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J.C. Wiatt is a successful New York business woman known around town as the "tiger lady." She gets news of an inheritance from a relative from another country and off the bat she suspects it's money. Well it's not money, it's a baby girl. At first she doesn't accept until the lady that gives the baby to her has to catch her flight. J.C. is now stuck with an annoying baby girl. Her boyfriend doesn't like the idea of a baby living with them and he leaves her. J.C. has enough of it and takes her to meet a family ready to adopt her. She leaves but hears the baby cry while walking away and has to go back. The baby is too attached to her now and won't let her go. Later, her baby gets into mischief which causes her to get fired. Now, she sets her eyes on an old two story cottage in Vermont to get out of the New York life. When she arrives, the house needs more help than originally thought. She gets bored one snowy day and decides to make apple sauce. Her baby loves it and she decides to sell... Written by
"It's played like a '40s comedy" according to Time Out. The picture was inspired by such 1930s and 1940s era comedies as Bachelor Mother (1939) and Woman of the Year (1942). The production notes for this picture stated that films from the 1930s and 1940s were used as a model for the movie. Writer-producer Nancy Meyers once said: "I always loved how Roz Russell [Rosalind Russell] and Katharine Hepburn portrayed working women. They wore wonderfully tailored suits, and always carried envelope bags under their arms as they walked through their offices dishing out orders". See more »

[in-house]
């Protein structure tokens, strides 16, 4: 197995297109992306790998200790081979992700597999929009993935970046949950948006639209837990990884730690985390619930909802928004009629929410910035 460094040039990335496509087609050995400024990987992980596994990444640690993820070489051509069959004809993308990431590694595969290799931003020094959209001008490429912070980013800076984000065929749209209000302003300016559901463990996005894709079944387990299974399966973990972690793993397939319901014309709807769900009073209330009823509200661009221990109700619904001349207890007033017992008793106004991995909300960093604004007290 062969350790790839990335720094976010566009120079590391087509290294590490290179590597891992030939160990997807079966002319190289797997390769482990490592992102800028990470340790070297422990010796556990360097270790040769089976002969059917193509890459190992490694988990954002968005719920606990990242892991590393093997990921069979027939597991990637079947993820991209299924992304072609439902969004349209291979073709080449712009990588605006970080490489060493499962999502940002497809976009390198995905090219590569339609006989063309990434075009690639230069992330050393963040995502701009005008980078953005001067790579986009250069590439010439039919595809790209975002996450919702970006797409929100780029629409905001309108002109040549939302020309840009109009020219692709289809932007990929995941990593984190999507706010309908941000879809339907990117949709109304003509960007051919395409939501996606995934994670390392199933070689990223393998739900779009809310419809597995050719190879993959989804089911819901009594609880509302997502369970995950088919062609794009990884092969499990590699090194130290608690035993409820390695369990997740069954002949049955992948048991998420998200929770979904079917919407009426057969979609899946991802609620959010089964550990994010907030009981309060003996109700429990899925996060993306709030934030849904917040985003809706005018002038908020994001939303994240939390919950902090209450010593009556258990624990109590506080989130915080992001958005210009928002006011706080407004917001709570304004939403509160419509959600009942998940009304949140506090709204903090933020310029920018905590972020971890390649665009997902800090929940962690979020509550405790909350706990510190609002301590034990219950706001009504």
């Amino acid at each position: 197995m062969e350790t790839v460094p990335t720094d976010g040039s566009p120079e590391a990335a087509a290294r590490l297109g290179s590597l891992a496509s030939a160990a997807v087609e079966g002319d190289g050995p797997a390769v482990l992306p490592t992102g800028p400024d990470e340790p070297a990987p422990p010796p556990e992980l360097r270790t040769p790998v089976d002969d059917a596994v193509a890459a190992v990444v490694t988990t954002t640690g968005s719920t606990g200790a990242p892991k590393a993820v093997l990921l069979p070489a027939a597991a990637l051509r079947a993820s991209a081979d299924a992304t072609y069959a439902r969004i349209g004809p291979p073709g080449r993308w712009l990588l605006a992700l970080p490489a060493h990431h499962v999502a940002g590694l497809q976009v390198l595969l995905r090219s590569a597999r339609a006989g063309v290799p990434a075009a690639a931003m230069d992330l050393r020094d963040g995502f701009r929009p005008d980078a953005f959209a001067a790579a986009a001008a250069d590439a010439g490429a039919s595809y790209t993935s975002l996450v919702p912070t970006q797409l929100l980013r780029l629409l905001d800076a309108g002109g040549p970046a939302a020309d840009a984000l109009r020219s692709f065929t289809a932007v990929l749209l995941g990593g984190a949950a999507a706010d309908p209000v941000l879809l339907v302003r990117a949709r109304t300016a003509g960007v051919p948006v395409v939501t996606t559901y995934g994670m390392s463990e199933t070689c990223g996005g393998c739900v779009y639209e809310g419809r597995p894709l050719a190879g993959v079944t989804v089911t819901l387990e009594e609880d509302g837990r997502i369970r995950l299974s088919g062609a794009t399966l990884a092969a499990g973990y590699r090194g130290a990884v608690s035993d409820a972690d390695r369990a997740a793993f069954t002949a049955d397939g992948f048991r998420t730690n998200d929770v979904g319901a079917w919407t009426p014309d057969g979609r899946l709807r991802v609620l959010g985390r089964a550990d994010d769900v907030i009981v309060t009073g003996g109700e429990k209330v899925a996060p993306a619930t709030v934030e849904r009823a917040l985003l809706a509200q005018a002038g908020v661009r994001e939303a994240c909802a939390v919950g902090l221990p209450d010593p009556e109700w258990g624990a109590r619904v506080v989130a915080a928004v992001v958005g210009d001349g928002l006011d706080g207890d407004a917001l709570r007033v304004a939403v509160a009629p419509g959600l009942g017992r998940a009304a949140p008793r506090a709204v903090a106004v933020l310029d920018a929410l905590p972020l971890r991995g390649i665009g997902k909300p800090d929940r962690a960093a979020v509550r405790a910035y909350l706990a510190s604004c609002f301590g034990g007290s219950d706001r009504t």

When they're showing the newspaper and magazine articles about JC's success, the last clip has her last name spelled as "Waitt". See more »
Helga Von Haupt:
I think you should know from the start that I am a full-charged nanny. I don't argue and I do not like to be argued with.
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this movie is awesome, because it actually exceeded my expectations. it wasn't just about a career woman that bonds with a baby. it was about a woman living life on her own terms. before JC gets the baby, she is living the life of an unsatisfied man. but the movie doesn't just say "oh, she moved to the country, married a doctor, and lived happily ever after". when JC moves to Vermont, she is miserable (and hysterically funny). she cannot help starting a business of her own, because she is an incredibly great business woman (love the scene where a buyer in a store explains to her what packaging is). and so comes one of the best comedic endings ever, where she gets an offer to have her old job back, and tells back the whole room (gotta love James Spader as the best 80s slimeball ever!) i kinda wonder if i'd have the guts to turn down that offer! the movie is a prime example of Diane Keaton's talent as an actress, with the ability to go from calm and cool to hysterical in seconds.
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